Gastrointestinal stasis is a serious, potentially fatal condition that occurs when the digestive system slows down. Decreased gut motility leads to a build-up of bad bacteria in the intestines, which causes a rabbit's abdomen to become bloated. This often leads to the rabbit becoming dehydrated, as the bloating is painful and causes them to stop eating and drinking. Additionally, toxins released by the bacteria can overload the liver and lead to organ failure.
Gastrointestinal stasis can be caused by lack of exercise or consuming a diet that's too low in fibre or too high in starch or stress, which can result from a change in their living conditions. Here's an overview of the symptoms, diagnosis and treatment approach for gastrointestinal stasis in rabbits:
Common symptoms of gastrointestinal stasis include a distended abdomen, loss of appetite and lethargy. The production of faecal pellets will reduce significantly or stop altogether, and your rabbit will show signs of being in pain, such as withdrawing from social contact, adopting a hunched posture or resisting being stroked.
Diagnosis And Treatment Approach
Your vet will diagnose gastrointestinal stasis by taking details of your rabbit's symptoms and carrying out a thorough physical exam. Blood and urine samples will be taken to check for dehydration and signs of infection. Blood tests can also determine how your rabbit's organs are functioning. Diagnostic imaging, such as an X-ray or CT scan, will also be required to determine the severity of the situation by establishing how much food, gas and faecal matter is being held up in your rabbit's digestive tract.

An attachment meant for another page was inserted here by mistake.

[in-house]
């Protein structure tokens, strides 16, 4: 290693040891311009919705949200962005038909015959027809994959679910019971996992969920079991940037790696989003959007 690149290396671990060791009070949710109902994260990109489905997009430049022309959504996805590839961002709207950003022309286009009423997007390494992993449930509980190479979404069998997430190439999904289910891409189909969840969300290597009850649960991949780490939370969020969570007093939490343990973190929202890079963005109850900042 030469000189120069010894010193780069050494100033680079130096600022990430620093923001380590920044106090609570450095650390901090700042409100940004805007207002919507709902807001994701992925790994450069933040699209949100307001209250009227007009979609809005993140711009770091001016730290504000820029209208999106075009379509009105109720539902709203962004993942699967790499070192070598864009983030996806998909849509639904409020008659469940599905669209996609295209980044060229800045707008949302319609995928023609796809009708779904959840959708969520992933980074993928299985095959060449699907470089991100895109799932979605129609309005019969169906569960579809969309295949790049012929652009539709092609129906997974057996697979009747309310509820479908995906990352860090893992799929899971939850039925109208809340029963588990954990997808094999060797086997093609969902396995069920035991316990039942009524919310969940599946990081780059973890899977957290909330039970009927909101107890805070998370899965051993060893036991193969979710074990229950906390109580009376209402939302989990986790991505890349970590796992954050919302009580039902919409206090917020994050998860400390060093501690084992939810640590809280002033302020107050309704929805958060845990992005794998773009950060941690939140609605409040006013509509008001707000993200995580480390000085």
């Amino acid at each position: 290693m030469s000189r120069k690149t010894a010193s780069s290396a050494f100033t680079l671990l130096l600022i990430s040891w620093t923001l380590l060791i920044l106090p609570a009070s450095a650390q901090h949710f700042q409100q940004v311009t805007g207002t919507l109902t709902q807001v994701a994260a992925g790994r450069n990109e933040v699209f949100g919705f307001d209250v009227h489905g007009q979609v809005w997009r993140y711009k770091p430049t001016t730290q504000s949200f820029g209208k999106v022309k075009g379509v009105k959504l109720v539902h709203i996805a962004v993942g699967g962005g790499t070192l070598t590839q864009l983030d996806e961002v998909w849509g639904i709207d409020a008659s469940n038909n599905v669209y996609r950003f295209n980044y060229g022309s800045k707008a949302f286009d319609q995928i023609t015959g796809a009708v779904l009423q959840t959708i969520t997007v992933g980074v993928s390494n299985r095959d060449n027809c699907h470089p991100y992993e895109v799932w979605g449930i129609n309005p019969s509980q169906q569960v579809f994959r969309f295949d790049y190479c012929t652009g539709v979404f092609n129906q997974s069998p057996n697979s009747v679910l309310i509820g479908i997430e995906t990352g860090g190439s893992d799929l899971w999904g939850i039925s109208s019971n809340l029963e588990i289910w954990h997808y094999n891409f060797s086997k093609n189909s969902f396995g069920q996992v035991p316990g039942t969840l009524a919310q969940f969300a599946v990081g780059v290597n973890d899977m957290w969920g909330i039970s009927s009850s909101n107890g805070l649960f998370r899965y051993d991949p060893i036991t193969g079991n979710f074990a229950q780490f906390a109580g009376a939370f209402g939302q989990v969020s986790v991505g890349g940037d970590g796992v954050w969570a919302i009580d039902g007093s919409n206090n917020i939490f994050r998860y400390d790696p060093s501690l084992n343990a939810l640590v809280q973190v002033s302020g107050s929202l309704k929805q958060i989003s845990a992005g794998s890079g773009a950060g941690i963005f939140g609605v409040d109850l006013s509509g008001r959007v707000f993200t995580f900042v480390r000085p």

Treatment for gastrointestinal stasis may include intravenous fluids to treat dehydration, pain medication and motility drugs to stimulate their intestines and get food and gas moving efficiently along the digestive tract. Antibiotics are often prescribed to eradicate the bad bacteria that have colonised your rabbit's intestines. Syringe feeding may also be required for a short period of time to ensure your rabbit continues to receive the nutrients required to regain their health.
Your vet will give you advice on how to minimise the risk of your rabbit developing gastrointestinal stasis again in the future. They will evaluate your rabbit's diet and provide information on how much exercise you rabbit should get each day and how you can help your rabbit cope with any changes in their living situation.
Gastrointestinal stasis should be treated as an emergency due to the possibility of the condition causing organ failure very quickly. If your rabbit has any of the symptoms associated with this condition, have them examined at your local vet emergency clinic immediately to prevent unnecessary suffering.